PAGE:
Cheers,
 

The ultimate answer given was that a conservative--no matter what their particular brand of conservatism was--was "comfortable with contradiction."

Like "Liberal Fascism." That certainly explains Goldberg.

"And if all men are equally right and wrong, an exponent of this view can neither speak nor mean anything, since at the same time he says both 'yes' and 'no.' And if he forms no judgement, but 'thinks' and 'thinks not' indifferently, what difference will there be between him and the vegetables?"

What, indeed? (Aristotle, Metaphysics, bk IV, 1008b.)
 

There was an article by Goldberg in the National Review a couple years back on what makes a conservative a conservative. The ultimate answer given was that a conservative--no matter what their particular brand of conservatism was--was "comfortable with contradiction." This quality was juxtaposed against a liberal's preoccupation with consistency and hypocrisy.

Then why the constant accusations that liberals are "moral relativists," "grade on the curve" and "practice situation ethics"? Those do not sound like accusations by people who are comfortable with contradiction.

The fact is, everyone values many different things. Inevitably, one value comes into conflict with another, and the more important one prevails. To people who have a different order of priorities, the outcome seems incomprehensible.

To me, the all-important principle here is respect for universal human rights that extend to everyone -- even terrorists. To others, it is apparent that the top principle is defeating terrorists by fair means or foul.
 

Not to mention that, according to Geneva, we may prosecute those who flaunt the Conventions under either our civilian or military justice systems in place at the time (and not create new ones for the situation), we are not supposed to break those same rules.

It is amusing to hear apologists who are attorneys argue for the flouting of the rule of law.
 

Fraud Guy: I point this out because it is a common mistake, but you meant "flout" where you used "flaunt."
 

Henry,

For some reason, I was thinking of people paying the piper, and created my hybrid spelling.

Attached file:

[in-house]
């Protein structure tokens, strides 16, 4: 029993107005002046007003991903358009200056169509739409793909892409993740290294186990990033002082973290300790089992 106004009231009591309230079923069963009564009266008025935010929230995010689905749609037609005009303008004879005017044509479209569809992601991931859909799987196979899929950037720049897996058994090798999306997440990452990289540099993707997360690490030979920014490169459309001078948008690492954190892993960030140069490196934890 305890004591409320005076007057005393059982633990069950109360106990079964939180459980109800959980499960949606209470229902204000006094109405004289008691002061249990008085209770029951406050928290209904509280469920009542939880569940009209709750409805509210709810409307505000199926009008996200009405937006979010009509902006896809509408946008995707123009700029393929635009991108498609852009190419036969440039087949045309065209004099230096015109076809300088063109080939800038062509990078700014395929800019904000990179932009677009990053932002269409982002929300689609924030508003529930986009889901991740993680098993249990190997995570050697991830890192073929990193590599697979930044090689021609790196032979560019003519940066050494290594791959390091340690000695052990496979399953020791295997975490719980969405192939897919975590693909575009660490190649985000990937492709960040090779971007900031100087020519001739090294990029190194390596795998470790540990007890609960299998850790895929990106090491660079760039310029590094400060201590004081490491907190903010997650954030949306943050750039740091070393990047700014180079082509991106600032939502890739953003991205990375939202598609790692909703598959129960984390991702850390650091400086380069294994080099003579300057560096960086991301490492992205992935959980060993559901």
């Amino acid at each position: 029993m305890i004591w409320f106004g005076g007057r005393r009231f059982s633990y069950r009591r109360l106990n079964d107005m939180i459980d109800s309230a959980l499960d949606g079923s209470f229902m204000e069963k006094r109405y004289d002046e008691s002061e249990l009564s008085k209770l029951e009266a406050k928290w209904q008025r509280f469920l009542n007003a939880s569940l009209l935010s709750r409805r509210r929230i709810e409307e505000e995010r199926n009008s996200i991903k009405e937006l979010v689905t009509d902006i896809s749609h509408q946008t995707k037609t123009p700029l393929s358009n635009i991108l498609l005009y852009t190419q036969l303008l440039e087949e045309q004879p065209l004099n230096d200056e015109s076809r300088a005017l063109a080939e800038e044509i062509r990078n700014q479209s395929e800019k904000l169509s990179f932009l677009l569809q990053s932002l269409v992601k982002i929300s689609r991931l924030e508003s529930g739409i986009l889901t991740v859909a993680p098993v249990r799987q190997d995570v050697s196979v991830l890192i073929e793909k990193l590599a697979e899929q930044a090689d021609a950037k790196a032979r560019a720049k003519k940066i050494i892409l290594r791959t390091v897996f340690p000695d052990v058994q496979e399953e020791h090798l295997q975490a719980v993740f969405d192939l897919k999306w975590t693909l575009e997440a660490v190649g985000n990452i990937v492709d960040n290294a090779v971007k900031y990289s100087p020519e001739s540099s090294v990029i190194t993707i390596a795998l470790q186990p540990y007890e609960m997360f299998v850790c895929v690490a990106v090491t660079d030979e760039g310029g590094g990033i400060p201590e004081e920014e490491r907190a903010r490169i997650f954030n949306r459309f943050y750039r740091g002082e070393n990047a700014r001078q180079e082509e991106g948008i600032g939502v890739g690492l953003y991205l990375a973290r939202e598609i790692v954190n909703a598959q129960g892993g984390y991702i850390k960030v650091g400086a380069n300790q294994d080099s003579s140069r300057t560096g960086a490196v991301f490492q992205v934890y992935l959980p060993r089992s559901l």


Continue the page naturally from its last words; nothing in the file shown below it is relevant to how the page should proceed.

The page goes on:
pms_chicago said...

Bart, you always throw out the barb "extend new rights to our enemies," but that's not what the other side is all about. They want consistency--if American interrogators can't waterboard American citizens, then they shouldn't waterboard other people, either. Not because they believe non-citizens should be extended new rights, but because they believe interrogators should be held to the same standards regardless of whom is being interrogated.

That is precisely what post Vietnam liberalism is all about.

It seems to escape liberals that our citizenry and a wartime enemy are in NO WAY similarly situated.

Our citizens enjoy a range of constitutional rights while a wartime enemy enjoys none of these.

In general, our government may not take the life of a citizen without due process, if at all, while a wartime enemy on the battlefield can be killed at will.

A citizen in government custody for a crime has a right to silence while a POW has no such right. Instead, the enemy POW can and should be interrogated for intelligence.

A citizen has a right to be free from coercive interrogation while the GC only extends that privilege to POWs who follow the laws of war and also observe the GC privileges of our captured soldiers. The only right an enemy capture has under the GC which is not earned through reciprocal behavior is not to be killed or tortured.

Treating a wartime enemy like a US citizen criminal defendant is most certainly extending rights to which the enemy is not entitled and did not earn.
 

To Bart:

I really don't care what you call yourself, you are a moron.

Waterboarding is a form of torture outlawed by international treaties and domestic federal statutes. You may wish that the law were otherwise, but stop pretending that the law is "vague" or somehow idiotic because it gives enemy combatants rights "they're not entitled to."

Aren't you a positive lawyer, i.e., a lawyer who understands what an enacted, positive law is and believes that until changes, such laws should be enforced?
 

@Theodore: An excerpt from the Michigan Lawyers Oath: "I will employ for the purpose of maintaining the causes confided to me such means only as are consistent with truth and honor, and will never seek to mislead the judge or jury by any artifice or false statement of fact or law;"

Apparently they have no such clause in Colorado.
 

@PMS: I'd chide you for feeding the troll, but anything that keeps you posting is fine by me.

Hmm, was it a conservative member of the GOP who dropped the bomb? Or acted as commander in chief during WWII? Was the guy who wrote the torture bill a draft-dodging liberal (or an oft AWOL, coke-snorting, coddled cowboy "member" of the National Guard?) But when a vandal puts up such easily countered "points" it does little good to address either the points or the vandal.

That Goldberg article you mention certainly flies in the face of my personal experience with self-identified conservatives; my experience is closer to that of enlightened layperson's: they breast-beat (or bible-thump) ad nauseam about "absolute values". I suppose one could argue that I've made a category error, that when a right-wing shill cries "relativism!" it is only a tactic born of their "comfort with contradiction" and aimed at the liberal's preoccupation with intellectual honesty. This layered view may actually be the most accurate; who would be surprised at a sophist crying foul on the same tactics they themselves use? Rhetoric as a tool of expediency is the name of the sophist game, right?